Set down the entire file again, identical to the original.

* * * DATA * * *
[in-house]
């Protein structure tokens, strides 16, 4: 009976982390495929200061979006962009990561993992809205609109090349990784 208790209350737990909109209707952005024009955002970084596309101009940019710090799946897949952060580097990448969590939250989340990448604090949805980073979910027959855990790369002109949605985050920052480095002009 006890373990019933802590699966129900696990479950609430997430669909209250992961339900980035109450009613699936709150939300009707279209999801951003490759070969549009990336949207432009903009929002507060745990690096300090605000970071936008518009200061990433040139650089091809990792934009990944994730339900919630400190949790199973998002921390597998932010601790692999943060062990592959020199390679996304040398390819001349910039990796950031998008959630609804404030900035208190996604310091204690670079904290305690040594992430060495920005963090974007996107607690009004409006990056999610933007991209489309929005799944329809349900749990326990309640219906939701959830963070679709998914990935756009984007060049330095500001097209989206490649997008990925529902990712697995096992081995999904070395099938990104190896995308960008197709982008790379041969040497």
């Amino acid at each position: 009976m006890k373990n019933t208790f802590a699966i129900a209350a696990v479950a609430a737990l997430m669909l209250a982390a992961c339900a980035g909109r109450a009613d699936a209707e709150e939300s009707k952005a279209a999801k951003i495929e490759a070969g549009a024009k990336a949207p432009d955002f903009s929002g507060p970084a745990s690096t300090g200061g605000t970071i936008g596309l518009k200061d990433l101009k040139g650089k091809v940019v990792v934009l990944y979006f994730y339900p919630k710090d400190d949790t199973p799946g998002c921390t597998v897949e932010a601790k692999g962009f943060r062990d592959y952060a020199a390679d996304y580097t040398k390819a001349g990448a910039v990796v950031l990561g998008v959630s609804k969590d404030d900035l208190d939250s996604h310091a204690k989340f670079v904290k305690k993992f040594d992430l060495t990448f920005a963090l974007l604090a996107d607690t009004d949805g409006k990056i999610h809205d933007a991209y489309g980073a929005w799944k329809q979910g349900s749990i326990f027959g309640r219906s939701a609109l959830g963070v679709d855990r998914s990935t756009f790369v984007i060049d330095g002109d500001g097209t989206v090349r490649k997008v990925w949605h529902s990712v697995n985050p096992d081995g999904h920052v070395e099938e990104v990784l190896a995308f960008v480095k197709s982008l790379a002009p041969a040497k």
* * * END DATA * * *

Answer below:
[in-house]
């Protein structure tokens, strides 16, 4: 009976982390495929200061979006962009990561993992809205609109090349990784 208790209350737990909109209707952005024009955002970084596309101009940019710090799946897949952060580097990448969590939250989340990448604090949805980073979910027959855990790369002109949605985050920052480095002009 006890373990019933802590699966129900696990479950609430997430669909209250992961339900980035109450009613699936709150939300009707279209999801951003490759070969549009990336949207432009903009929002507060745990690096300090605000970071936008518009200061990433040139650089091809990792934009990944994730339900919630400190949790199973998002921390597998932010601790692999943060062990592959020199390679996304040398390819001349910039990796950031998008959630609804404030900035208190996604310091204690670079904290305690040594992430060495920005963090974007996107607690009004409006990056999610933007991209489309929005799944329809349900749990326990309640219906939701959830963070679709998914990935756009984007060049330095500001097209989206490649997008990925529902990712697995096992081995999904070395099938990104190896995308960008197709982008790379041969040497």
């Amino acid at each position: 009976m006890k373990n019933t208790f802590a699966i129900a209350a696990v479950a609430a737990l997430m669909l209250a982390a992961c339900a980035g909109r109450a009613d699936a209707e709150e939300s009707k952005a279209a999801k951003i495929e490759a070969g549009a024009k990336a949207p432009d955002f903009s929002g507060p970084a745990s690096t300090g200061g605000t970071i936008g596309l518009k200061d990433l101009k040139g650089k091809v940019v990792v934009l990944y979006f994730y339900p919630k710090d400190d949790t199973p799946g998002c921390t597998v897949e932010a601790k692999g962009f943060r062990d592959y952060a020199a390679d996304y580097t040398k390819a001349g990448a910039v990796v950031l990561g998008v959630s609804k969590d404030d900035l208190d939250s996604h310091a204690k989340f670079v904290k305690k993992f040594d992430l060495t990448f920005a963090l974007l604090a996107d607690t009004d949805g409006k990056i999610h809205d933007a991209y489309g980073a929005w799944k329809q979910g349900s749990i326990f027959g309640r219906s939701a609109l959830g963070v679709d855990r998914s990935t756009f790369v984007i060049d330095g002109d500001g097209t989206v090349r490649k997008v990925w949605h529902s990712v697995n985050p096992d081995g999904h920052v070395e099938e990104v990784l190896a995308f960008v480095k197709s982008l790379a002009p041969a040497k």